Stencil Photo Painting

Yesterday I saw a youtube video of a creator demonstrating spray-painting stencils to create some awesome artwork. Now, I have no where near the talent he does, but I do have a camera in my phone, a laser cutter and I know a thing or two about computers.

So I promptly marched into the bathroom, where I can find I facial expression I want to recreate as an art piece;

Once the photo was shot, I moved over to Paint.Net and cropped the image.

orig

I separated the part of the picture I was interested in (the background is super similar to my hat, so it was quite painful). Next, I changed the picture to black and white and I used the “Reduce Colors” function to only have 6 colors.

Reduced

I planned to use four stencils and draw the lightest whites and the darkest blacks by hand, that’s why I picked six colors.

Next I started looking for software to convert my image to SVGs that I could use on the laser, but none really fit my requirements. Eventually, I coded my own version, because that’s what I do, but I’m sure Inkscape or Corel Draw would have done splendidly.

I created SVGs for the four stencils, one for the second lightest that encompassed the entire image.

Second Lightest

Next came the lightest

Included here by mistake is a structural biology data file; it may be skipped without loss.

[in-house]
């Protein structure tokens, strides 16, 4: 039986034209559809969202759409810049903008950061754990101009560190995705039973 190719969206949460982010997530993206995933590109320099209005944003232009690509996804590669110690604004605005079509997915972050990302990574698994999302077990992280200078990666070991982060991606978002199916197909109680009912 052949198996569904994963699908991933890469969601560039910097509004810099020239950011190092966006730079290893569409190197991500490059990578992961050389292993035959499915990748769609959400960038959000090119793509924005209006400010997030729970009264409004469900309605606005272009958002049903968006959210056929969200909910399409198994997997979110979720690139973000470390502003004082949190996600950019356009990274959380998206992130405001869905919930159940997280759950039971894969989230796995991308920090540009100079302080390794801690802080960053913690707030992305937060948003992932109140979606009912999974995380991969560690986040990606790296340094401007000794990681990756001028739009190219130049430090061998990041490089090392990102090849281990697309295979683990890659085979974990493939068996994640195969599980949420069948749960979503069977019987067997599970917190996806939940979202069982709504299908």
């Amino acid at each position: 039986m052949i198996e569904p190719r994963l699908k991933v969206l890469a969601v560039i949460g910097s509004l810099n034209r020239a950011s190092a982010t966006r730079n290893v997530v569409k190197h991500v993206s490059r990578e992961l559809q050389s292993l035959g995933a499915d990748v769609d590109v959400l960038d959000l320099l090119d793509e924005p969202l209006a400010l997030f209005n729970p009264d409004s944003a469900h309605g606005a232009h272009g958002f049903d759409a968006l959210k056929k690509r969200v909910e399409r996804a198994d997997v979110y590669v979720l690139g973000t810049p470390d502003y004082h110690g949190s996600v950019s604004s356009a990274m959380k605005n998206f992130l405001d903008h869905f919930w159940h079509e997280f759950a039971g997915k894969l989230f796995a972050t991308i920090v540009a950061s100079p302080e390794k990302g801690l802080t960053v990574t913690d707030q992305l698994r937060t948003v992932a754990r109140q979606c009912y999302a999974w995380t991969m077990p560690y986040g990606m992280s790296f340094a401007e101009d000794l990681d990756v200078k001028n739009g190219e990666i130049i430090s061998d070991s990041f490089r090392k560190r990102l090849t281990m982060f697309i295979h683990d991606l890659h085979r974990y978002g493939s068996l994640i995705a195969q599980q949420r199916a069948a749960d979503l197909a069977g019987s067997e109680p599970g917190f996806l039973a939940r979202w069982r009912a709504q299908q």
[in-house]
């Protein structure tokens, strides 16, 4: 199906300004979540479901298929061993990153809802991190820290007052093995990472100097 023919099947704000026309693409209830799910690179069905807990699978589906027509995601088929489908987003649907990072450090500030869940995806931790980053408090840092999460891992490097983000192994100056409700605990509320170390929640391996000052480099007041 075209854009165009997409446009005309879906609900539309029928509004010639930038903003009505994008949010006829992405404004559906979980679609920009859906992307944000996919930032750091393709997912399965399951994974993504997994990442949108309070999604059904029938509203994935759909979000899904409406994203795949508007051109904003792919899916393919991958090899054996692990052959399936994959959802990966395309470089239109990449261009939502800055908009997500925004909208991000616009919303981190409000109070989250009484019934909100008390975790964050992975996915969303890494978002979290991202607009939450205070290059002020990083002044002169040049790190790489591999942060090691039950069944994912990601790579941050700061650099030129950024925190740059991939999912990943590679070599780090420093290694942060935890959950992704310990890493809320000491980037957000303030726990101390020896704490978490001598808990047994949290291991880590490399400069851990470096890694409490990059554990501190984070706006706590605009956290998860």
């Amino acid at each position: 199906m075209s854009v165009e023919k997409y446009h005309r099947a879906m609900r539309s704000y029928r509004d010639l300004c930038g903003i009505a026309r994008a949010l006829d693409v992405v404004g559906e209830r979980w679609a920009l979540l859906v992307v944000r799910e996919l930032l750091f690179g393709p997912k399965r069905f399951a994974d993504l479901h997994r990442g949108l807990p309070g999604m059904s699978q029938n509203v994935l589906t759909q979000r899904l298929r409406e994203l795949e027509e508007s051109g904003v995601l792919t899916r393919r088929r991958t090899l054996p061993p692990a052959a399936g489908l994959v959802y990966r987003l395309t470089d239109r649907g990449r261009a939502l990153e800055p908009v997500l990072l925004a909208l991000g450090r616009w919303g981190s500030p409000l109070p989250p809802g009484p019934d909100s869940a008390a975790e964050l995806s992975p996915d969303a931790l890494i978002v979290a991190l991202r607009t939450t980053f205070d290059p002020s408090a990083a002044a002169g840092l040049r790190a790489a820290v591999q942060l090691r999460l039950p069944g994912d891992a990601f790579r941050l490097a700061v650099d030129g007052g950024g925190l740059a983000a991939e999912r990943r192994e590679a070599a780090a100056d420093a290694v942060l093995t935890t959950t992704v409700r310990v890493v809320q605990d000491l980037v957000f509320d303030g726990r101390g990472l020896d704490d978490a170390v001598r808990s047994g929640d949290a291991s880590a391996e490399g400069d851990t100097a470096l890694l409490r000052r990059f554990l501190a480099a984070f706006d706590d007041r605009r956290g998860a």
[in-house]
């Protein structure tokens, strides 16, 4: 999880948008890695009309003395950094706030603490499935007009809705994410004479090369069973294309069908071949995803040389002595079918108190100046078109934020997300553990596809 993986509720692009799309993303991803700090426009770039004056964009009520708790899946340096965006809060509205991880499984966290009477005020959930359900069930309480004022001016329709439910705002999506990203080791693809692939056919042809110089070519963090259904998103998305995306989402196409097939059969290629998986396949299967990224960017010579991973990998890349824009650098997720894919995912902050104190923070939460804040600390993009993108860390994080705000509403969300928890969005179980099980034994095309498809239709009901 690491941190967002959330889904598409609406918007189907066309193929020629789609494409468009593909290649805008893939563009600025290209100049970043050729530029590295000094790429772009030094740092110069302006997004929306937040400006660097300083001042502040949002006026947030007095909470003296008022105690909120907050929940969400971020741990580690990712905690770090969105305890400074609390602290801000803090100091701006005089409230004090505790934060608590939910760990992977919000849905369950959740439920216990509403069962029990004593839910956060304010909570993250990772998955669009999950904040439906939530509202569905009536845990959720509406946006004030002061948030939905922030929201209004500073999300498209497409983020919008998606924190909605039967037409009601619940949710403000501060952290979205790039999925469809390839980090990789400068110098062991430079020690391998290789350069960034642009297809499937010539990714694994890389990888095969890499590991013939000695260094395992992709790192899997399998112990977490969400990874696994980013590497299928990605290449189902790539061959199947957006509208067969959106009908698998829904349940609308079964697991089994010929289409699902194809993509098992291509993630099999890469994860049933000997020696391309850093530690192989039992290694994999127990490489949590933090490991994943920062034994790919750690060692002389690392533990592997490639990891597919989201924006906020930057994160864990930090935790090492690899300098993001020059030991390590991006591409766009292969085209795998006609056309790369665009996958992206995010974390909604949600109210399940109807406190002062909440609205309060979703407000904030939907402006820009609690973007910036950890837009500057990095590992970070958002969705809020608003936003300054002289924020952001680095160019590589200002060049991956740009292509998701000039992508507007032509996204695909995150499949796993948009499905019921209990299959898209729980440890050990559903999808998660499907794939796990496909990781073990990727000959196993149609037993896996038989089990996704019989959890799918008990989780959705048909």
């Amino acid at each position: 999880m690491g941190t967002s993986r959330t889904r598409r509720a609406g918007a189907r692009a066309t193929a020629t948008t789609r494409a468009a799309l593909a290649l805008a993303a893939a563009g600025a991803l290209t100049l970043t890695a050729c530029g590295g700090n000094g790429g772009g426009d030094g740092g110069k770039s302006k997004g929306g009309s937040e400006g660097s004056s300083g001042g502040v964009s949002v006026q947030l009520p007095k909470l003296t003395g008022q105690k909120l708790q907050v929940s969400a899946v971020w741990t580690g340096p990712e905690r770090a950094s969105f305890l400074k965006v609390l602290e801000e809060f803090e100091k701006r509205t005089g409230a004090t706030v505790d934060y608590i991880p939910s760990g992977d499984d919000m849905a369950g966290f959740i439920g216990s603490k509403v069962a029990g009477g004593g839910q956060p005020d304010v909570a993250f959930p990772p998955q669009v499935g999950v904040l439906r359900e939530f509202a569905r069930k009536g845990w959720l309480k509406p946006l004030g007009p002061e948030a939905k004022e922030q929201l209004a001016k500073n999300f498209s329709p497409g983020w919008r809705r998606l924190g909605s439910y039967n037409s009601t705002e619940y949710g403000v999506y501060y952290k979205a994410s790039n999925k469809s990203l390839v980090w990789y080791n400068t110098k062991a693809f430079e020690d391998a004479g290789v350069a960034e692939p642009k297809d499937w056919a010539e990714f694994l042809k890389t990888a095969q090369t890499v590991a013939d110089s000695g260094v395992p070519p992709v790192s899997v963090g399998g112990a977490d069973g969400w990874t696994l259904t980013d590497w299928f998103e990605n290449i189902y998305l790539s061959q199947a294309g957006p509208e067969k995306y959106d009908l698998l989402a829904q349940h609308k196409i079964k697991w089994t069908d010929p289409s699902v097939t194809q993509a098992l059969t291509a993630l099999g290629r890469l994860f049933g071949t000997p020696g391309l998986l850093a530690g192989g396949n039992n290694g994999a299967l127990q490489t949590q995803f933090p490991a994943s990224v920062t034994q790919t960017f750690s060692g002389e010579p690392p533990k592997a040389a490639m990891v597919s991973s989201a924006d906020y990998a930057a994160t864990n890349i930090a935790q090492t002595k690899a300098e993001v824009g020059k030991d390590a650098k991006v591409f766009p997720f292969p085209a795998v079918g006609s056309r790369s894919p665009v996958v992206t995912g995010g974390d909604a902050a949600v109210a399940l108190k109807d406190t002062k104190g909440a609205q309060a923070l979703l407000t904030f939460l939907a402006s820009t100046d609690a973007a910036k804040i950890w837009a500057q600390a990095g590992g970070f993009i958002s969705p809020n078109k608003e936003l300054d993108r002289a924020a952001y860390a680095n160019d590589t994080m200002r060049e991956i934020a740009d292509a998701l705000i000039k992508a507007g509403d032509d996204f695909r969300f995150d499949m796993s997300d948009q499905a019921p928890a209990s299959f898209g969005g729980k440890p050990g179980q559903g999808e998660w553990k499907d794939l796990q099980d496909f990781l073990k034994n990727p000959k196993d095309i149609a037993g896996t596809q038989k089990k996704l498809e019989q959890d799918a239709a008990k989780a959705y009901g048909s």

Lightest

And then the second darkest

Second Darkest

And the darkest

Darkest

The software I created allowed me to pick a number of colors and create an svg for all pixels of those colors (first stencil contained RGB(51,51,51) and RBG(102,102,102) etc.

This is what the finished SVG looks like:

Together

Note that that SVG is separated into four separate SVGS - I used Affinity Designer for that.

Werking

Once i had the stencils, I cut them from simple card stock about 125mm high. I won’t lie, I had serious doubts whether it would work when I saw the stencils.

But taping them down to some paper and painting the first two layers using acrylics and spray painting the second two layers had me laughing out loud at how well it turned out. That’s how grumpy I actually look!

Oh, and some of the paint gets on your fingers:

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I’ll note that I see tons of ways of improving the image:

None of the black colors where enhanced but the eye-highlights were added using a white marker. The dark that i included might have been slightly too dark, I’ll try for a slightly lighter dark ink in some full black features in future revisions.